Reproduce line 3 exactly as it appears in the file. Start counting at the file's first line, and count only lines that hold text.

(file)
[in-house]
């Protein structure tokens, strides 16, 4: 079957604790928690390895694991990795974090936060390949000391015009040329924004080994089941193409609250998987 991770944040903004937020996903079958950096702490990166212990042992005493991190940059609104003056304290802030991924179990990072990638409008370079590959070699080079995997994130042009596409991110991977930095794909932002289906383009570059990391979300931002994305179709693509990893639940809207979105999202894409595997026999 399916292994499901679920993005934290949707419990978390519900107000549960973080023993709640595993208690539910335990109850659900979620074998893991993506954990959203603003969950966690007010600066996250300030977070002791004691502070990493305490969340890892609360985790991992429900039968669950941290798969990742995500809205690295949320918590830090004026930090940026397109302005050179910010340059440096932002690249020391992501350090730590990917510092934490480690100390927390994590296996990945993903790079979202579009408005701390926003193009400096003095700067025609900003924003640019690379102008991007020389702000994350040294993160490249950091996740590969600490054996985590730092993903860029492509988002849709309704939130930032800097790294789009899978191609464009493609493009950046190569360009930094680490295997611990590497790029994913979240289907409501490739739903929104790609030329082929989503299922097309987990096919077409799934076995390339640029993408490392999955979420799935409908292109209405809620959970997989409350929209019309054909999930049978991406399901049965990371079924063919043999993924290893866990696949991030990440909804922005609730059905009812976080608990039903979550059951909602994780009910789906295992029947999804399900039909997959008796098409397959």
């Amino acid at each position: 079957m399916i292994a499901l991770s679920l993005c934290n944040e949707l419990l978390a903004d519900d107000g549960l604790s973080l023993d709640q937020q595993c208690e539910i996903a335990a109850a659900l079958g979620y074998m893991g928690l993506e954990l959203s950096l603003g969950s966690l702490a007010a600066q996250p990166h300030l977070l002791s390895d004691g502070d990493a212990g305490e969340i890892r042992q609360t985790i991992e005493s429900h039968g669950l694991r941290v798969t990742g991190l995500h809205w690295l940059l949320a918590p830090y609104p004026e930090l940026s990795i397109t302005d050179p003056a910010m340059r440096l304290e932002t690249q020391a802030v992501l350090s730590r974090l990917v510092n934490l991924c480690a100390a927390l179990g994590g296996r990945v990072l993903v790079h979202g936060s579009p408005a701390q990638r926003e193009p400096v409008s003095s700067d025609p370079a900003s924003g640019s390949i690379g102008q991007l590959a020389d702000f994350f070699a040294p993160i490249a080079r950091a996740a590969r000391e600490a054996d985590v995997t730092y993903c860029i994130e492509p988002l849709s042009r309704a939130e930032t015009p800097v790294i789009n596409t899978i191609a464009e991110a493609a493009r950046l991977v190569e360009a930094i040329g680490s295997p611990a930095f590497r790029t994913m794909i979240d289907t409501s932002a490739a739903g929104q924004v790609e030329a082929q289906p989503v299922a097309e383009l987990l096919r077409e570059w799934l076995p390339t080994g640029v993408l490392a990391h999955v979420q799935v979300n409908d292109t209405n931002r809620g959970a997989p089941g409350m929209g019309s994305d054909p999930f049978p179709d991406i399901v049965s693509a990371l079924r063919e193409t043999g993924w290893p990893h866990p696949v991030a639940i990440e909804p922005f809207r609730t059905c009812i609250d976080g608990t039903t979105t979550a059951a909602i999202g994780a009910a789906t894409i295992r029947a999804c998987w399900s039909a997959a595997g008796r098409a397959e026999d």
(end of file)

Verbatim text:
């Amino acid at each position: 079957m399916i292994a499901l991770s679920l993005c934290n944040e949707l419990l978390a903004d519900d107000g549960l604790s973080l023993d709640q937020q595993c208690e539910i996903a335990a109850a659900l079958g979620y074998m893991g928690l993506e954990l959203s950096l603003g969950s966690l702490a007010a600066q996250p990166h300030l977070l002791s390895d004691g502070d990493a212990g305490e969340i890892r042992q609360t985790i991992e005493s429900h039968g669950l694991r941290v798969t990742g991190l995500h809205w690295l940059l949320a918590p830090y609104p004026e930090l940026s990795i397109t302005d050179p003056a910010m340059r440096l304290e932002t690249q020391a802030v992501l350090s730590r974090l990917v510092n934490l991924c480690a100390a927390l179990g994590g296996r990945v990072l993903v790079h979202g936060s579009p408005a701390q990638r926003e193009p400096v409008s003095s700067d025609p370079a900003s924003g640019s390949i690379g102008q991007l590959a020389d702000f994350f070699a040294p993160i490249a080079r950091a996740a590969r000391e600490a054996d985590v995997t730092y993903c860029i994130e492509p988002l849709s042009r309704a939130e930032t015009p800097v790294i789009n596409t899978i191609a464009e991110a493609a493009r950046l991977v190569e360009a930094i040329g680490s295997p611990a930095f590497r790029t994913m794909i979240d289907t409501s932002a490739a739903g929104q924004v790609e030329a082929q289906p989503v299922a097309e383009l987990l096919r077409e570059w799934l076995p390339t080994g640029v993408l490392a990391h999955v979420q799935v979300n409908d292109t209405n931002r809620g959970a997989p089941g409350m929209g019309s994305d054909p999930f049978p179709d991406i399901v049965s693509a990371l079924r063919e193409t043999g993924w290893p990893h866990p696949v991030a639940i990440e909804p922005f809207r609730t059905c009812i609250d976080g608990t039903t979105t979550a059951a909602i999202g994780a009910a789906t894409i295992r029947a999804c998987w399900s039909a997959a595997g008796r098409a397959e026999d």